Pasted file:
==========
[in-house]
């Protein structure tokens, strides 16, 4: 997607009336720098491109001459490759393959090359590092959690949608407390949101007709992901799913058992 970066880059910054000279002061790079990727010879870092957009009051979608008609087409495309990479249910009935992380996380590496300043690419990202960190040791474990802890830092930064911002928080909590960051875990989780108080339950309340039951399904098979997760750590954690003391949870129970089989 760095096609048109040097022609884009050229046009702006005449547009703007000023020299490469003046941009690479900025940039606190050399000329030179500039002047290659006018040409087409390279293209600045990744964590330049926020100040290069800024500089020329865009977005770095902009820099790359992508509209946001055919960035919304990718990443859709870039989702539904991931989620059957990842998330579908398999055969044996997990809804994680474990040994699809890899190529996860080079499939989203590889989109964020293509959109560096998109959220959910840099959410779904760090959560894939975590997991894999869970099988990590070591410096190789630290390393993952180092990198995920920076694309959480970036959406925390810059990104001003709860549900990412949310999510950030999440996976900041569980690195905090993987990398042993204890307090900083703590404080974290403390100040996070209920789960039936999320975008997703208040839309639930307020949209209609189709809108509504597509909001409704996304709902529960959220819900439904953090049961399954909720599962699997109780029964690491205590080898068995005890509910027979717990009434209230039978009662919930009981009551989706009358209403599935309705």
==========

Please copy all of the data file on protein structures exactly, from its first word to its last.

[in-house]
């Protein structure tokens, strides 16, 4: 997607009336720098491109001459490759393959090359590092959690949608407390949101007709992901799913058992 970066880059910054000279002061790079990727010879870092957009009051979608008609087409495309990479249910009935992380996380590496300043690419990202960190040791474990802890830092930064911002928080909590960051875990989780108080339950309340039951399904098979997760750590954690003391949870129970089989 760095096609048109040097022609884009050229046009702006005449547009703007000023020299490469003046941009690479900025940039606190050399000329030179500039002047290659006018040409087409390279293209600045990744964590330049926020100040290069800024500089020329865009977005770095902009820099790359992508509209946001055919960035919304990718990443859709870039989702539904991931989620059957990842998330579908398999055969044996997990809804994680474990040994699809890899190529996860080079499939989203590889989109964020293509959109560096998109959220959910840099959410779904760090959560894939975590997991894999869970099988990590070591410096190789630290390393993952180092990198995920920076694309959480970036959406925390810059990104001003709860549900990412949310999510950030999440996976900041569980690195905090993987990398042993204890307090900083703590404080974290403390100040996070209920789960039936999320975008997703208040839309639930307020949209209609189709809108509504597509909001409704996304709902529960959220819900439904953090049961399954909720599962699997109780029964690491205590080898068995005890509910027979717990009434209230039978009662919930009981009551989706009358209403599935309705």